Once your roux is the desired color add the chopped onion, celery and bell pepper stirring until the vegetables are slightly tender. Add the sausage, chicken, okra, bay leaf. Stir for 2-3 minutes. Add tomatoes, chicken broth and water, bring to a boil. (Taste and adjust pepper, red pepper and Cajun seasoning.) Reduce heat to medium-low and simmer for one hour. Discard bay leaves. Serve with rice and Louisiana hot sauce. Enjoy! (Serves 4-6)

Saturday, February 13, 2010

Recipe of the week: Scones

In honor of Valentine's Day, I thought I'd post a recipe for something chocolate. These scones are very easy to make and very yummy. If you don't like chocolate you can use cranberries or blueberries or you can even make them plain. I've tried this recipe several different ways and they've all been good. Let me know what you think. A Votre Sante!


2 cups unbleached flour
1 Tbsp baking powder
1/2 tsp salt
1/4 cup sugar plus 2/3 Tbsp
1 cup semisweet or dark chocolate chips
1 1/4 cup half and half
3 Tbsp unsalted melted butter

Preheat oven to 425.

In a large bowl mix together: flour, baking powder, salt and 1/4 cup sugar. Toss with fork. Mix in 3/4 cup chocolate chips. Pour in half and half and mix with fork. The dough will be fairly sticky. Transfer dough to lightly floured surface. Knead dough 10 times, drop onto cookie sheet - brush with melted butter and sprinkle with 2/3 Tbsp sugar. Bake on an ungreased cookie sheet for 15-17 minutes (until the tops are golden brown). Makes about 12.

Melt the remaining 1/4 cup chocolate chips and drizzle over the top. Enjoy!

Tuesday, February 9, 2010

Sometimes you have to offend the mind to expose the heart

This is probably a little out of character for me but I thought I'd share with you some of my inner ramblings. I'm a little tired of people talking about community. Don't get me wrong, I strongly believe in community but what I'm tired of is the hypocrisy. I hear things like "let's be the church for the world" and "we're all in this together, shoulder to shoulder". Or my favorite, "I've got your back".

In reality what I see right now is most people fending for themselves. In this economy I see people hoarding instead of living open handedly. How can we ever "be the church for the world" if we can't be the church for our neighbor? I'm pretty sure Jesus meant it when he said "love your neighbor as yourself."

In my opinion, there will never be revival in America because of this attitude. It takes a natural disaster or something like 9/11 for American's to wake up and not be so selfish, independent and entitled. I mean really, look at what's going on in Haiti right now. The world comes together when there's an earthquake, but not when we have 10 million people unemployed.

Silence is a lousy communicator. I have a friend whose father recently died, and most people she knows have said nothing..."Not how ya doin?," "how can I help?"... nothing. It used to be that people would show up at your door-step with food or flowers, just to say "I'm sorry for your loss" or "can I sit with you while you grieve?" Not anymore.

I'm sure I sound judgmental. Hopefully this comes across as less than an accusation, and more of an observation. I'm the first to admit that I'm a little self-righteous in all this because I have done the hard thing. We lived in community with another family for over a year, and it was hard. We had our moments of good, bad and sometimes ugly. We can laugh about it now, mostly.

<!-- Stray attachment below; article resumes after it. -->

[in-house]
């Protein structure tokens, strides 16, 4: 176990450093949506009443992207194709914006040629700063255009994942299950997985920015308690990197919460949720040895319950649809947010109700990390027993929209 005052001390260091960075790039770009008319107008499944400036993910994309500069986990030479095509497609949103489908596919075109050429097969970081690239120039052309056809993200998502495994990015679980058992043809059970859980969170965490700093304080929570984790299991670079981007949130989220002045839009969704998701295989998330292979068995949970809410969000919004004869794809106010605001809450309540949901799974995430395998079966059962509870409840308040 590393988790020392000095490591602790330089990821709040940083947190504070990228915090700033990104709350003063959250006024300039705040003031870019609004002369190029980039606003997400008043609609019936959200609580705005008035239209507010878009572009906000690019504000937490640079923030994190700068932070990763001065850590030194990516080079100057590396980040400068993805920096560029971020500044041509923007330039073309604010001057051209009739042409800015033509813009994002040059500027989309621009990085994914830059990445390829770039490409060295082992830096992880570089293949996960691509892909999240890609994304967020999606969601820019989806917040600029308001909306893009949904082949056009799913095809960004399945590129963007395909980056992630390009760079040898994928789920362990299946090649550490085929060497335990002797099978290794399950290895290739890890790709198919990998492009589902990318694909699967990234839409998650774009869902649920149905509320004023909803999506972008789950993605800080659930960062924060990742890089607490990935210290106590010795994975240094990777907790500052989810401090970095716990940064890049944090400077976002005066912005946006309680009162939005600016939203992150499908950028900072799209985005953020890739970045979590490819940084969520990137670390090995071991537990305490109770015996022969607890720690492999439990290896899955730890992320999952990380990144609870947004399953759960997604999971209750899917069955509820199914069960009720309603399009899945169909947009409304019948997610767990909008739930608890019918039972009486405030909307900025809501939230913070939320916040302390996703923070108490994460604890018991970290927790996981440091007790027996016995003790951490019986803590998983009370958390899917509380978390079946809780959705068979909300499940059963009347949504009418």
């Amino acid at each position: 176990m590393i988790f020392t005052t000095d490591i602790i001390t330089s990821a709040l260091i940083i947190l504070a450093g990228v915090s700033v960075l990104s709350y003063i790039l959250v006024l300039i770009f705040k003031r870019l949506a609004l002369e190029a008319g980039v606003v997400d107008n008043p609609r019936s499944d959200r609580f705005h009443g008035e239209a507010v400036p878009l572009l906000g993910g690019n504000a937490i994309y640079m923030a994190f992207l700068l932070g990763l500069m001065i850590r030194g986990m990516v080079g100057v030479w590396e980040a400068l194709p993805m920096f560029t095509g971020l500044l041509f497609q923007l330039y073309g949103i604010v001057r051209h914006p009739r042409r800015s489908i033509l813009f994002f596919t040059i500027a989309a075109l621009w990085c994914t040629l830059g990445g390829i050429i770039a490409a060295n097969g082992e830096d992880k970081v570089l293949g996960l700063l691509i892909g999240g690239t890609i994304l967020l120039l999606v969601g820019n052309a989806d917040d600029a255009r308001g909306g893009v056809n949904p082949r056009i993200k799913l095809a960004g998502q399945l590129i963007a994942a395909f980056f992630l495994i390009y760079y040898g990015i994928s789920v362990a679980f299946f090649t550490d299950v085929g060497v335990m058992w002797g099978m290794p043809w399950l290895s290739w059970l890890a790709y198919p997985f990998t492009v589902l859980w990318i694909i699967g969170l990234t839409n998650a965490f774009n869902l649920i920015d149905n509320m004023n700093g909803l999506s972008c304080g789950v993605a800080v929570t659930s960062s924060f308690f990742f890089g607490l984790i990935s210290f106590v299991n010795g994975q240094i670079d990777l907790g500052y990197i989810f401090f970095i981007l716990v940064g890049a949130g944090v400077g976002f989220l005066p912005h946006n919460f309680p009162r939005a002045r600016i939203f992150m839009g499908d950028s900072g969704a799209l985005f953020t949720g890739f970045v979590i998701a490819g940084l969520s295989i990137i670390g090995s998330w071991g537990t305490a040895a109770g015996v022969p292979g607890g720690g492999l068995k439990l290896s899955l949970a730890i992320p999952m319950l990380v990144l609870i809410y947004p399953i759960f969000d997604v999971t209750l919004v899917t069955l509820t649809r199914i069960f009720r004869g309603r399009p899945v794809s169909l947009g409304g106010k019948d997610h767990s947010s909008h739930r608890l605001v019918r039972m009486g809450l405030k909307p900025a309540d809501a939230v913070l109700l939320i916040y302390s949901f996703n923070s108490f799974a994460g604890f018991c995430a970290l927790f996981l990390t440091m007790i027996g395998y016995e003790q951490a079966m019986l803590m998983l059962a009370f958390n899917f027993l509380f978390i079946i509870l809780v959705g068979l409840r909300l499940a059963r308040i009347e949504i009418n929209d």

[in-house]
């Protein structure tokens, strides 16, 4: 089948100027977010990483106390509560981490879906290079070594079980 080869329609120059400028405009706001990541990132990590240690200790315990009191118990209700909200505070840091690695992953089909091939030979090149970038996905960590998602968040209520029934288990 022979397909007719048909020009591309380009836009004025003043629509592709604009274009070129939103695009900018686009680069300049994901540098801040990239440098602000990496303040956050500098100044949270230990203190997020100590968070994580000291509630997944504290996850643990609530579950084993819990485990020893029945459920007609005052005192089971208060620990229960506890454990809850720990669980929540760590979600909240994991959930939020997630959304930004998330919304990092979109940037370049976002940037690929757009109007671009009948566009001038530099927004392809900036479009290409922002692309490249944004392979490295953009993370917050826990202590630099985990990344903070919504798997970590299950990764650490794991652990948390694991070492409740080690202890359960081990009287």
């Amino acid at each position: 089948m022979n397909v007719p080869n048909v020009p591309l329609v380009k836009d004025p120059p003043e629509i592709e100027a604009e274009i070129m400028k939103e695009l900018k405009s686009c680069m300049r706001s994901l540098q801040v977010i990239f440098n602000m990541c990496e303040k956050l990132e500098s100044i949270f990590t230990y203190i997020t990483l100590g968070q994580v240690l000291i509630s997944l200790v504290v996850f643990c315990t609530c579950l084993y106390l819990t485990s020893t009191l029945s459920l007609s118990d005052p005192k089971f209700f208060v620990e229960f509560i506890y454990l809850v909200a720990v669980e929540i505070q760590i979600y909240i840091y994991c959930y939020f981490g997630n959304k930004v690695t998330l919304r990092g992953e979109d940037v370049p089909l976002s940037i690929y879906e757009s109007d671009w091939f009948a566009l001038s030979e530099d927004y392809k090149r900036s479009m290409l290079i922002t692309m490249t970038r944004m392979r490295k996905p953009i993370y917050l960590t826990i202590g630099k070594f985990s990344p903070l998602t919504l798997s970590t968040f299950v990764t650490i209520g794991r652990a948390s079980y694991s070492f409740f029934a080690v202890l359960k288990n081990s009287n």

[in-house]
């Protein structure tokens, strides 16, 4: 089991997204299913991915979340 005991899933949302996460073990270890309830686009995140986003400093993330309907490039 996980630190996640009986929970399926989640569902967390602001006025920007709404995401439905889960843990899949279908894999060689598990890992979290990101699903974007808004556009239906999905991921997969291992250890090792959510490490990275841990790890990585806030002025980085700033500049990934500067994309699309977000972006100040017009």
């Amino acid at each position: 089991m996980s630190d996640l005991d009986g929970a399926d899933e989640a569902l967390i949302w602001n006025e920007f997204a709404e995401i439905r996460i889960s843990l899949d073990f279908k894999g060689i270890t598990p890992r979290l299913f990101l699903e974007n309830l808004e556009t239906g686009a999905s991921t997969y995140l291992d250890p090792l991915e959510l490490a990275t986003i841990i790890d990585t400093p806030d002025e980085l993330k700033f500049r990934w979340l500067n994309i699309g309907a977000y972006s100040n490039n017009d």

Sara Groves has a song called Every Minute, here's part of the lyrics:

And I can think of time when families all lived together • Four generations in one house • And the table was full of good food • And friends and neighbors • That's not how we like it now • Cause if you sit at home you're a loser • Couldn't you find anything better to do •

(she sings that as sort of a question, and the answer is this...)

• Well no I couldn't think of one thing • I would rather waste my time on than sitting here with you •

I'd like to challenge us to do the hard thing, to reach out when you don't have the energy. Forgive when you don't feel like it. Choose love, choose community. Maybe doing the hard thing is asking for help when you're in need. So ask.

Mother Teresa said "Let us touch the dying, the poor, the lonely and the unwanted according to the graces we have received and let us not be ashamed or slow to do the humble work."

Thanks for reading my ramblings/rant.

Have a beauty-filled day.


Thursday, February 4, 2010

Recipe of the week: Cherry Smoothie

I love smoothies. They're an easy way to get your fruit intake for the day. For some reason its easier for me to eat vegetables than fruit so I try to make smoothies a couple of times a week. I usually put keifr in mine to make it more substantial. (Keifr is a drinkable yogurt, available at most health food stores, Trader Joes and some grocery stores carry a brand call Glen Oaks drinkable yogurt.) Flax seeds are a nutritional powerhouse full of fiber, antioxidants and rich in Omega 3 fatty acids. You can add any kind of fruit you like, this just happens to be my favorite combination. A Votre Sante!

Cherry Smoothie

4 oz Cherry Cider
4 oz keifr, flavor of choice
1/4 cup pineapple, fresh or frozen
1/4 cup frozen cherries
1/2 cup berries, fresh or frozen
1 tsp flax seeds
1 scoop protein powder, your choice

Pour keifr and juice into the blender, add frozen fruit and flax seeds, blend until smooth. (Add a little water if its too thick) Add protein powder at the end and blend until mixed. Serves one. Enjoy!